From: Michael D'Errico (firstname.lastname@example.org)
Date: Mon Jan 05 2009 - 21:56:03 CST
> Suppose, using your mechanism, I send a message (in Japanese) from
> Gmail (with language preferences set to Japanese) that contains a
> "crab" picture that is missing on Japanese phones. What would (and
> what should, in your opinion, and why?) the recipient see?
It totally depends on the phone's user interface, which would be
designed by the mobile phone manufacturer. But if this new crab
emoji was written as "crab" using the emoji script, a fallback
rendering would be possible to show "crab" possibly in a box or
something to distinguish it. If the phone users know English,
they can guess that it should be a picture of a crab.
The current emoji have names like "e-1B7" which means nothing to
anybody except a few engineers at the phone manufacturers, so I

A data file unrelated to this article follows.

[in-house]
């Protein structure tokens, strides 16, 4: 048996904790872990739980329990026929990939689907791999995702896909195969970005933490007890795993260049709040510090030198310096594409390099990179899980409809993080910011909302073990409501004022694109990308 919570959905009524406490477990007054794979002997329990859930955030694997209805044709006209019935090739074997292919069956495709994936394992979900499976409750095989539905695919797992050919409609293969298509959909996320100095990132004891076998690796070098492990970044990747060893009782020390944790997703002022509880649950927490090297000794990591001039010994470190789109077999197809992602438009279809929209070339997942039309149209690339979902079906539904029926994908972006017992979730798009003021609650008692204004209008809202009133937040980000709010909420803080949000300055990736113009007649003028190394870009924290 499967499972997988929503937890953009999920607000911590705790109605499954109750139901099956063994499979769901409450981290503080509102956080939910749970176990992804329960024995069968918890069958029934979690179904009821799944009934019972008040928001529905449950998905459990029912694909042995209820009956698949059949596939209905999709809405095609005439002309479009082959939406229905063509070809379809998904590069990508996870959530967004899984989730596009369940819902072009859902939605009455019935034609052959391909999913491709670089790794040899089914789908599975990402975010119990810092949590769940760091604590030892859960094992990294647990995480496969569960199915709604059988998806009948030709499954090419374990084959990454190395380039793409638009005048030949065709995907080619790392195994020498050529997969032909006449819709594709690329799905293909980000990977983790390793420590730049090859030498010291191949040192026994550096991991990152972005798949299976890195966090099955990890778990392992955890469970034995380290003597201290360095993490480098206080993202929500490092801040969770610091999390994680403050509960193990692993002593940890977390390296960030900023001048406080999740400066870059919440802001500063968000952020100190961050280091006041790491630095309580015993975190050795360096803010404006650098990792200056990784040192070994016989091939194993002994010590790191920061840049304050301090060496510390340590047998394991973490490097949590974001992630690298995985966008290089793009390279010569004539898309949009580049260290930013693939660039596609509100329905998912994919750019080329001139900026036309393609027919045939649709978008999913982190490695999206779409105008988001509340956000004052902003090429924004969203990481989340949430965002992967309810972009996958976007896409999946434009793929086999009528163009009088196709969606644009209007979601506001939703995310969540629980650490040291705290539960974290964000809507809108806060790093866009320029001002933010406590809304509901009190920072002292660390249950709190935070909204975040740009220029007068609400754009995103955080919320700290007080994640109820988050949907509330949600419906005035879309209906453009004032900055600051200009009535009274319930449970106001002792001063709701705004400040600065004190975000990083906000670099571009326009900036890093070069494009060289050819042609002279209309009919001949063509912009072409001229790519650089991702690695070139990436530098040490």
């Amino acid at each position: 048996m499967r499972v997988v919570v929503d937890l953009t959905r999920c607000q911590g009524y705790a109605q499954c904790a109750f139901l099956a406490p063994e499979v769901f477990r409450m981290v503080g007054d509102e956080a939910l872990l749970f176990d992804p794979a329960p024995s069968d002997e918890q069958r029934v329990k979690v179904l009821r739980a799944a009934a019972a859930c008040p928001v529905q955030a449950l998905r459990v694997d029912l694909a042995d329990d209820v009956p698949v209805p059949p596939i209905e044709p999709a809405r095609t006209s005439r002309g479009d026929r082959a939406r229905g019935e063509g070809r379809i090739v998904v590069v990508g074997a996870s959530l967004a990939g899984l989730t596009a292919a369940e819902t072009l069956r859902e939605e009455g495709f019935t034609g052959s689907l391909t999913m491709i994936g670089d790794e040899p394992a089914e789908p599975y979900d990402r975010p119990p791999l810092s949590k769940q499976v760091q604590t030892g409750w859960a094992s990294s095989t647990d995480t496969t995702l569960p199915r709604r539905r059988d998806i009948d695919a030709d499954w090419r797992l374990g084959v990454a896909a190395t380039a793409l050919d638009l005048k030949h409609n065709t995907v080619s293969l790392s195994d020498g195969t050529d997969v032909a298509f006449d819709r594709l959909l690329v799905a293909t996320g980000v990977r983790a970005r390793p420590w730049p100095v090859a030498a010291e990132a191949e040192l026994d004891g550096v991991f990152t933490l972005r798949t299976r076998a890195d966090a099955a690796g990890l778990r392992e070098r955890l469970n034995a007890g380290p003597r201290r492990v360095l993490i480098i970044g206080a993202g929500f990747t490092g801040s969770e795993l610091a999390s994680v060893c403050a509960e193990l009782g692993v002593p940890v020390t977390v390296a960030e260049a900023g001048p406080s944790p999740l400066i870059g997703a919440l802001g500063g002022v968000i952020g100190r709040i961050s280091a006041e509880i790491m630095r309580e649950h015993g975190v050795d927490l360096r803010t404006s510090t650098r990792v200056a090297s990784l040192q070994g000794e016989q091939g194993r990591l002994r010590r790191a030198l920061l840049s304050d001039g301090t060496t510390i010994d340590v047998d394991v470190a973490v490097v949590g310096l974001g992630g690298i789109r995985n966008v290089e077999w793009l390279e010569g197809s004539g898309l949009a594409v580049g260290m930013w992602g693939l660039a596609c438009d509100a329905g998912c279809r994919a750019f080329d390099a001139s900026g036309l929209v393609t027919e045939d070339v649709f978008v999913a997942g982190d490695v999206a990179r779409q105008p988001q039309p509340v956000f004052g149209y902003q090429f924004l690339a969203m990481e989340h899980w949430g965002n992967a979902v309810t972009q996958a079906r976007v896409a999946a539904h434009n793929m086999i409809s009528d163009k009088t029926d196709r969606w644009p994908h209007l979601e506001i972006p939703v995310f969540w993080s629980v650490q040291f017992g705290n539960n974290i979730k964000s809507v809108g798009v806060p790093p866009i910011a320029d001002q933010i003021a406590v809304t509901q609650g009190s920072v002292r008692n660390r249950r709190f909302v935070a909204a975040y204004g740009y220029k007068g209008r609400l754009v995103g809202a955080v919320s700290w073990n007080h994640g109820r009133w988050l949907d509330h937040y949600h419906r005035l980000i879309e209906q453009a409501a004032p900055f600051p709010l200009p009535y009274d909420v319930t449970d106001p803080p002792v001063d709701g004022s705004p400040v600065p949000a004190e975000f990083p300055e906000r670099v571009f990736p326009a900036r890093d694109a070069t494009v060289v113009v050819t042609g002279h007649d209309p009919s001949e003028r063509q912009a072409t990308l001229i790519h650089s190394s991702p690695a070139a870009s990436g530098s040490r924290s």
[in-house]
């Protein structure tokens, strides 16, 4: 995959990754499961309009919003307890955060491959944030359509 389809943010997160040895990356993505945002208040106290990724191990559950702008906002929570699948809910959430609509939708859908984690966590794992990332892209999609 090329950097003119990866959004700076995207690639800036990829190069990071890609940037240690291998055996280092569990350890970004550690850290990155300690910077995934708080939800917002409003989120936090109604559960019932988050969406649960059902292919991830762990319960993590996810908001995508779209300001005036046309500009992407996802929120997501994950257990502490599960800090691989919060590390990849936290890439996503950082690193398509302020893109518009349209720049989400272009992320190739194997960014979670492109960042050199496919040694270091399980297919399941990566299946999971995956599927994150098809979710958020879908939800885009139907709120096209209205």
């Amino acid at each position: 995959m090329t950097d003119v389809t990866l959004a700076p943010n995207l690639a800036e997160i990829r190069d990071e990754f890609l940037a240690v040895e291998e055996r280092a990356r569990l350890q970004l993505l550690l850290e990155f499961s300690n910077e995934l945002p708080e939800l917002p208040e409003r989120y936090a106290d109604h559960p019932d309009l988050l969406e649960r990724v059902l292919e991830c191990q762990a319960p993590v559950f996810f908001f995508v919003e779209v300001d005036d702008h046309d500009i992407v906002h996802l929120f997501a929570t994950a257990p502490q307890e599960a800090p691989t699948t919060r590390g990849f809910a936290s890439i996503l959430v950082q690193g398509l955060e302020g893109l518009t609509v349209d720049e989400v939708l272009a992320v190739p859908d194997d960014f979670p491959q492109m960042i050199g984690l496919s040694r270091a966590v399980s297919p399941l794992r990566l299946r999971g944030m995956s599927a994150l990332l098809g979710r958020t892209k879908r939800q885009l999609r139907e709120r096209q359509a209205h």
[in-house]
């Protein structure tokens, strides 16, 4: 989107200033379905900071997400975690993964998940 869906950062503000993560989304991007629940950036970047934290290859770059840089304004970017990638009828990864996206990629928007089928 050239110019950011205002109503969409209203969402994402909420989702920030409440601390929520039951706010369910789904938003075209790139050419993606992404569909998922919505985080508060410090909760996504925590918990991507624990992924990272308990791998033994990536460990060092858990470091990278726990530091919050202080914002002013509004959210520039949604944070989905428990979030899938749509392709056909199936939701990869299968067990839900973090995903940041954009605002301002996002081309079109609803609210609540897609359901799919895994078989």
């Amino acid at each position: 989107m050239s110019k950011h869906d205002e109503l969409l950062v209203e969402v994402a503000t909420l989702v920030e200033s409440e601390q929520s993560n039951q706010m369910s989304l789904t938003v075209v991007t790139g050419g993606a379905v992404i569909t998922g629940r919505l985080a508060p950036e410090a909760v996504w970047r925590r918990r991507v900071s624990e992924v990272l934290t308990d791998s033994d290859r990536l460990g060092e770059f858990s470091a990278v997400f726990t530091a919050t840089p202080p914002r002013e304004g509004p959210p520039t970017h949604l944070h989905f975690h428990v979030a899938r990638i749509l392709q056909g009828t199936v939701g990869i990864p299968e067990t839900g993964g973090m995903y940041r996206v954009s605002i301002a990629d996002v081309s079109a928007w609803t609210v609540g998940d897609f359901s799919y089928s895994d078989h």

think "crab" is a big step up. As soon as the phone gets updated
to the latest firmware, the next time such a message is sent, the
actual emoji crab will appear.
>>> Instead of
>>> duplicating all the world alphabets in the "emoji" space, why not have
>>> just two characters: EMOJI LEFT QUOTE and EMOJI RIGHT QUOTE (are these
>>> names BiDi-compliant?)
>> Because this creates "emoji mode" and modes are bad. (Sometimes I see
>> people say that state is bad when they really mean to say that modes are
> No more than any existing quotes create a "quotation mode".
Yes, more. The text between the quotes is rendered the same as if
the quotes were not there. If you have an EMOJI_LEFT_QUOTE, then
you are saying the text up until the EMOJI_RIGHT_QUOTE should be
used to select an emoji glyph. That is a mode.
This archive was generated by hypermail 2.1.5 : Mon Jan 05 2009 - 21:59:46 CST